How to check if Google Maps API (v3) is loaded?

I do not want to execute mapping scripts if the API did not load due to internet connectivity problems (web page is hosted locally).

10 Answers 10


if (google.maps) {...} will give you a reference error if google is undefined (i.e. if the API didn't load).

Instead, use if (typeof google === 'object' && typeof google.maps === 'object') {...} to check if it loaded successfully.

  • Thank you, this is what I have been looking for. – Nirmal Feb 11 '12 at 1:11
  • 4
    I'm in a namespaced environment, so simply referencing google didn't work for me, I had to use window.google. – Jon Jan 4 '14 at 3:08
  • 1
    I believe there are cases were google.maps may be defined before the Maps API has entirely finished loading, causing this to break inconsistently. If anyone else has the same issue, may want to try my answer below, using a callback. – Don McCurdy Aug 20 '15 at 18:29
  • It gives me error google is undefined. Why is it that? – Daniela Oct 5 '16 at 18:27
  • I meant... google is undefined. – Daniela Oct 5 '16 at 18:33

None of the current answers are working with 100% consistency for me (excluding Google Loader, which I haven't tried). I don't think checking the existence of google.maps is enough to be sure the library has finished loading. Here are the network requests I'm seeing when the Maps API and optional Places library are requested:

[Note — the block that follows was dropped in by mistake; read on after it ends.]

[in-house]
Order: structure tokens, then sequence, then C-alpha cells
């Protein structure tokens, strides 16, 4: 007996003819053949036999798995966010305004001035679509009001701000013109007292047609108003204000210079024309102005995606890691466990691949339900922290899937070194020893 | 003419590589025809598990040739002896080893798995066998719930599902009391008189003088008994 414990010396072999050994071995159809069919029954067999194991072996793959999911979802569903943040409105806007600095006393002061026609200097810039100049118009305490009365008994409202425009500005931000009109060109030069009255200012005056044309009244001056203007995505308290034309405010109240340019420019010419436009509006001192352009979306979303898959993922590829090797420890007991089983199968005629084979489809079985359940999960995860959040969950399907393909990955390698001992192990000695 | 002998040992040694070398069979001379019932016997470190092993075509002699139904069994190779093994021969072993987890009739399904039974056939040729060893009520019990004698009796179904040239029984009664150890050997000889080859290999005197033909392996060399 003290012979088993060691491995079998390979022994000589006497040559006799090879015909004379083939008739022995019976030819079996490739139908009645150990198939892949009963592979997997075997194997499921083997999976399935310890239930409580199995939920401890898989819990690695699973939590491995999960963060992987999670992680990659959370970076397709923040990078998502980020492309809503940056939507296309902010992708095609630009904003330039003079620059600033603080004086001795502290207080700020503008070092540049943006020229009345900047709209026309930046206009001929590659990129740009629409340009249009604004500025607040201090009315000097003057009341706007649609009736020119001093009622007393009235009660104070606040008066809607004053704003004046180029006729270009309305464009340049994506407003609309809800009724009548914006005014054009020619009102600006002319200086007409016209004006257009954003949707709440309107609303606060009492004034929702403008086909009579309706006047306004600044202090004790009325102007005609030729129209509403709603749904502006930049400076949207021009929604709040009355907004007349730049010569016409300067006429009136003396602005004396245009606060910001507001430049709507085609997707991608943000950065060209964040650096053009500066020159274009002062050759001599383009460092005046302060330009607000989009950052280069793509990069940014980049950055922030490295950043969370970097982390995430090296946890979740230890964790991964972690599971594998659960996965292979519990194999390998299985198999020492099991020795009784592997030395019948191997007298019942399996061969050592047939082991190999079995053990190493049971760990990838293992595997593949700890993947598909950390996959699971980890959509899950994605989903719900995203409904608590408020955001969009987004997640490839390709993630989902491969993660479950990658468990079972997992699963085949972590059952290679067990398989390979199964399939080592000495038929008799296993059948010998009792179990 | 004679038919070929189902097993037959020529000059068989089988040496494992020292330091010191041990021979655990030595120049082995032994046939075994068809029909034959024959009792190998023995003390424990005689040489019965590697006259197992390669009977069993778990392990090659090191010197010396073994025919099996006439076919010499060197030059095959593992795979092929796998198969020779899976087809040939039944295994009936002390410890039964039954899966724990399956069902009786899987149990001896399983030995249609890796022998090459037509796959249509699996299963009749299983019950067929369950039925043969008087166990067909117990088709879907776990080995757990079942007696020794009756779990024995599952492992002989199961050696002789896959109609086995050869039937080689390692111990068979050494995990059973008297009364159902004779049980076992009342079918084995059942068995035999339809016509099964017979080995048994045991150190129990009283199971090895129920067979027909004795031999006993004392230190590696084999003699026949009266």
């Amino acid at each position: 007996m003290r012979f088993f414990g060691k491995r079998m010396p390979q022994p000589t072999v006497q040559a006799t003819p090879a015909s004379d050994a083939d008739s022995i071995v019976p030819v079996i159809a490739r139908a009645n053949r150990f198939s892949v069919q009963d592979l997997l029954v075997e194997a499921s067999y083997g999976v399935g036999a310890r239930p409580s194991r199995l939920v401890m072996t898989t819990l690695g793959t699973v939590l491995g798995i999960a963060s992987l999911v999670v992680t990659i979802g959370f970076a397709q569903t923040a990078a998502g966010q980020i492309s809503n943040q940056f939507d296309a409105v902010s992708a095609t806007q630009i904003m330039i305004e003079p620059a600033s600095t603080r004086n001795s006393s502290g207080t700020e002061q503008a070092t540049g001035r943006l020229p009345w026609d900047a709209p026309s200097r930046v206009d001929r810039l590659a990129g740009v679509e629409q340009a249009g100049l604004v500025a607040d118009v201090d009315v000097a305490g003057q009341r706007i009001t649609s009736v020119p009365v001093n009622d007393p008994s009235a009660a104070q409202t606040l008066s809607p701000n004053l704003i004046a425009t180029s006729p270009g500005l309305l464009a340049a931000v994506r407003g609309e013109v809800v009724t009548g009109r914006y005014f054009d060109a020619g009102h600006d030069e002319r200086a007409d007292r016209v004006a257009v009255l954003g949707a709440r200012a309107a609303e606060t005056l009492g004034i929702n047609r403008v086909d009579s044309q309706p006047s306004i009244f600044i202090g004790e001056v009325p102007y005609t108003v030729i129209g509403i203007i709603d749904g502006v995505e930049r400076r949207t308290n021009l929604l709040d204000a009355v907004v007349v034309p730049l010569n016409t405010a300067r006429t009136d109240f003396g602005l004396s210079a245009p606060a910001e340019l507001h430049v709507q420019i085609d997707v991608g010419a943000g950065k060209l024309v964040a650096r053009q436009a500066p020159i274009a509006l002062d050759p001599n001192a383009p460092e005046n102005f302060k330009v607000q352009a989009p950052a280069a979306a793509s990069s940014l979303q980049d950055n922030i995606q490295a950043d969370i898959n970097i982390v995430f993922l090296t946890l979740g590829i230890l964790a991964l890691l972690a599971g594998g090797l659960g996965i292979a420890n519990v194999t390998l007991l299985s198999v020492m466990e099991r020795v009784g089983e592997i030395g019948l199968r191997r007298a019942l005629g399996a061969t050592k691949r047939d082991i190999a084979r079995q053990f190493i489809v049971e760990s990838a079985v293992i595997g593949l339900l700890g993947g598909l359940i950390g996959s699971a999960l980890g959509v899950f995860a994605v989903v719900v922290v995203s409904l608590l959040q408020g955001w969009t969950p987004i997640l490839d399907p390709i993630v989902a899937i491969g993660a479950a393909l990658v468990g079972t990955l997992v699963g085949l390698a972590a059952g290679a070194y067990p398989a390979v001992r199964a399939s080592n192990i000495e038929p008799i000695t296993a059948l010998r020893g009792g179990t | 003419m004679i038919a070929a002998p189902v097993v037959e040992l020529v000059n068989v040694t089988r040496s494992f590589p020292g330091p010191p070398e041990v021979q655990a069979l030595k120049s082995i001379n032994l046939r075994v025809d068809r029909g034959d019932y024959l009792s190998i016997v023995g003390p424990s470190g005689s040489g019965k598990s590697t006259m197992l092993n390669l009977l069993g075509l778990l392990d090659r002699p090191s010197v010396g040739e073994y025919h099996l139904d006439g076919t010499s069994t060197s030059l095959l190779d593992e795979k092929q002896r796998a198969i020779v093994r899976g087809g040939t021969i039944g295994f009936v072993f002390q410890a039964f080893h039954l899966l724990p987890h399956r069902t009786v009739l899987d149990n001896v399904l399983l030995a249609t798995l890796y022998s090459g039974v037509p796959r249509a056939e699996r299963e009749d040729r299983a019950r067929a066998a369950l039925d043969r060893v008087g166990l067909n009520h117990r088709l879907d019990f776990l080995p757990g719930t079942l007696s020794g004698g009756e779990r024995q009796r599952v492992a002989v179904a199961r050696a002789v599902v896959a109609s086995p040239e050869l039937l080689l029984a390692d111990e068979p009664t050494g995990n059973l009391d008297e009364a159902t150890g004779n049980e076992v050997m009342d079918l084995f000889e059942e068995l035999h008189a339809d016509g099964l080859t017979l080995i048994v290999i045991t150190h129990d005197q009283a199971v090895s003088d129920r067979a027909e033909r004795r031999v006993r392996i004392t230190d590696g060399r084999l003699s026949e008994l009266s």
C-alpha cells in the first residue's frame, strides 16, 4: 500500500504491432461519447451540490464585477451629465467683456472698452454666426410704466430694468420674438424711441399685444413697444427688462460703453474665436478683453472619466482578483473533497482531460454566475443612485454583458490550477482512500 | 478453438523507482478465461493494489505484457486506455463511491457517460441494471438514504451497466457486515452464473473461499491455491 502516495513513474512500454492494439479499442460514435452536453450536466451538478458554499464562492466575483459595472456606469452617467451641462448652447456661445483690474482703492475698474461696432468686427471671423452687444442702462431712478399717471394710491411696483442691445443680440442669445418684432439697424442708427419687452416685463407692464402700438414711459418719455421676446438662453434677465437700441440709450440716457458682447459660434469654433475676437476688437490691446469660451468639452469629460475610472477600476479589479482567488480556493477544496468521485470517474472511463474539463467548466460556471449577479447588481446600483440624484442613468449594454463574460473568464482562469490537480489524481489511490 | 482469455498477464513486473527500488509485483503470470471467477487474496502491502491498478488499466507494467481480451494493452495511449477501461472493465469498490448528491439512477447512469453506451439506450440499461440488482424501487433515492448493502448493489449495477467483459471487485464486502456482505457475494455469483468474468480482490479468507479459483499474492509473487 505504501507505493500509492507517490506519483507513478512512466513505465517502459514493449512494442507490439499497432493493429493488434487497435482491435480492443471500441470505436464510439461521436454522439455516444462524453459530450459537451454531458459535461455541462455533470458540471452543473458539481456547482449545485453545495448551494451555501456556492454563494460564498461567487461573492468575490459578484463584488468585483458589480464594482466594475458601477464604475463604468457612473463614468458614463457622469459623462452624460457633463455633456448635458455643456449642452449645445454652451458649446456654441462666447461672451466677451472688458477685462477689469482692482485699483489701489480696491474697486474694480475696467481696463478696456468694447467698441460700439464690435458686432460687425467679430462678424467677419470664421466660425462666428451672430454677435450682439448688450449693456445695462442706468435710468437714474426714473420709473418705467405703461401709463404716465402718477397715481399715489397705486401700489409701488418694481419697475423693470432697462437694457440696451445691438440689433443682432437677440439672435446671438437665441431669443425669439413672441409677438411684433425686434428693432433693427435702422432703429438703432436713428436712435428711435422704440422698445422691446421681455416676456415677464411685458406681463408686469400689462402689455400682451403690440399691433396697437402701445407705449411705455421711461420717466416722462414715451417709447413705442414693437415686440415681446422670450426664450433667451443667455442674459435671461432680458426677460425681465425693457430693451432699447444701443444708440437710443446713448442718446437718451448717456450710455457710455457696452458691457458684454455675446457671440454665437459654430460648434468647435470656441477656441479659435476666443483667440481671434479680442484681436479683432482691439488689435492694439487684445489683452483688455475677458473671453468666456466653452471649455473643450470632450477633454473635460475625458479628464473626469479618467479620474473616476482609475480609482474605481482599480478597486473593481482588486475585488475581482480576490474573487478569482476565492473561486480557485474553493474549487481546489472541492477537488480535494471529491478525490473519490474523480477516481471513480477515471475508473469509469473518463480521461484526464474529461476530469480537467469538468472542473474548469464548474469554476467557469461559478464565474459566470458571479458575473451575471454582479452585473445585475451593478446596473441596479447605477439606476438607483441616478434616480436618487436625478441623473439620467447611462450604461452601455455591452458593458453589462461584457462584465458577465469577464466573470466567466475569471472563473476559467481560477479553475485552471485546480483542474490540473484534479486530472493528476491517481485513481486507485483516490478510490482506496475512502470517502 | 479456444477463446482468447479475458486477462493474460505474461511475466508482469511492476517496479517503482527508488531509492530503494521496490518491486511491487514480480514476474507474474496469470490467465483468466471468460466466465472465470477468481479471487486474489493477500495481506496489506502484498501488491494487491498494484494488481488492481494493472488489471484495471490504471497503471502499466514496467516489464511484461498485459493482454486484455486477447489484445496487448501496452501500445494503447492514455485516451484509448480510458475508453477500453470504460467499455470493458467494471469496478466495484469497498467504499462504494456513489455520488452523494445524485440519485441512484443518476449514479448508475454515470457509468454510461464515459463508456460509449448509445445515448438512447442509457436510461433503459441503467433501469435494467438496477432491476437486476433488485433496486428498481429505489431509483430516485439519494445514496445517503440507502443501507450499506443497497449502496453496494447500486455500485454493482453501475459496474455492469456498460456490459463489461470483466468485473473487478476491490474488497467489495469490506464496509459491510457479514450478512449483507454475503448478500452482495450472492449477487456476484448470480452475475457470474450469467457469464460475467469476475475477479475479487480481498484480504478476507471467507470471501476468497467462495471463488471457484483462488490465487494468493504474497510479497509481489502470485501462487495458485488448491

maps api network requests

That very first script defines google.maps, but the code that you probably need (google.maps.Map, google.maps.places) won't be around until some of the other scripts have loaded.

It is much safer to define a callback when loading the Maps API. @verti's answer is almost correct, but still relies on checking google.maps unsafely.

Instead, do this:


<!-- "async" and "defer" are optional, but help the page load faster. -->
<script async defer


var isMapsApiLoaded = false;
window.mapsCallback = function () {
  isMapsApiLoaded = true;
  // initialize map, etc.
  • Simple and it works. – Abram Mar 7 '16 at 22:51
  • 2
    This is a better answer than mine nowadays, if you don't have to support older versions of IE (<9). – DaveS Oct 7 '16 at 3:31

in async loading this one works for me (Thanks to DaveS) :

   function appendBootstrap() {
    if (typeof google === 'object' && typeof google.maps === 'object') {
    } else {
        var script = document.createElement("script");
        script.type = "text/javascript";
        script.src = "http://maps.google.com/maps/api/js?sensor=false&callback=handleApiReady";

function handleApiReady() {
    var myLatlng = new google.maps.LatLng(39.51728, 34.765211);
    var myOptions = {
      zoom: 6,
      center: myLatlng,
      mapTypeId: google.maps.MapTypeId.ROADMAP
    var map = new google.maps.Map(document.getElementById("map_canvas"), myOptions);

You might consider using the Google Loader

google.load("maps", "3", {callback: myFn});

It will load your designated javascript file, then execute the callback, specified in the optionalSettings argument.